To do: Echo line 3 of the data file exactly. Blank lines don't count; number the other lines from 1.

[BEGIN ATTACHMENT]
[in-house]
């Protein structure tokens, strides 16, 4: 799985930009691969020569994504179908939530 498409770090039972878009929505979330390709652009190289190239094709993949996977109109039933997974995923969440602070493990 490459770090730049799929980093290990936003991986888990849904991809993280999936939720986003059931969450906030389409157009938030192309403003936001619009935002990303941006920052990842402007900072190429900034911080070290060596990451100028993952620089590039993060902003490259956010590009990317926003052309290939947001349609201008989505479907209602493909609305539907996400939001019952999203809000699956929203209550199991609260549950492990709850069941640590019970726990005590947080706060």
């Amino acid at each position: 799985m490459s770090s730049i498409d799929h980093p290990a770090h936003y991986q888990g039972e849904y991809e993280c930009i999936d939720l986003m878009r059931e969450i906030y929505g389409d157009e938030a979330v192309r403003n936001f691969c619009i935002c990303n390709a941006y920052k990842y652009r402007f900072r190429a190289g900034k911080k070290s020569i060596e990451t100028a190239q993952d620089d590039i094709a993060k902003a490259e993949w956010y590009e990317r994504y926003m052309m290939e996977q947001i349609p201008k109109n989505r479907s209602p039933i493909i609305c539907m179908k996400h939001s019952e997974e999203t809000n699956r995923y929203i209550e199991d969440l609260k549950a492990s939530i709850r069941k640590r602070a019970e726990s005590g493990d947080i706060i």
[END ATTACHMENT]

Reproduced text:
């Amino acid at each position: 799985m490459s770090s730049i498409d799929h980093p290990a770090h936003y991986q888990g039972e849904y991809e993280c930009i999936d939720l986003m878009r059931e969450i906030y929505g389409d157009e938030a979330v192309r403003n936001f691969c619009i935002c990303n390709a941006y920052k990842y652009r402007f900072r190429a190289g900034k911080k070290s020569i060596e990451t100028a190239q993952d620089d590039i094709a993060k902003a490259e993949w956010y590009e990317r994504y926003m052309m290939e996977q947001i349609p201008k109109n989505r479907s209602p039933i493909i609305c539907m179908k996400h939001s019952e997974e999203t809000n699956r995923y929203i209550e199991d969440l609260k549950a492990s939530i709850r069941k640590r602070a019970e726990s005590g493990d947080i706060i």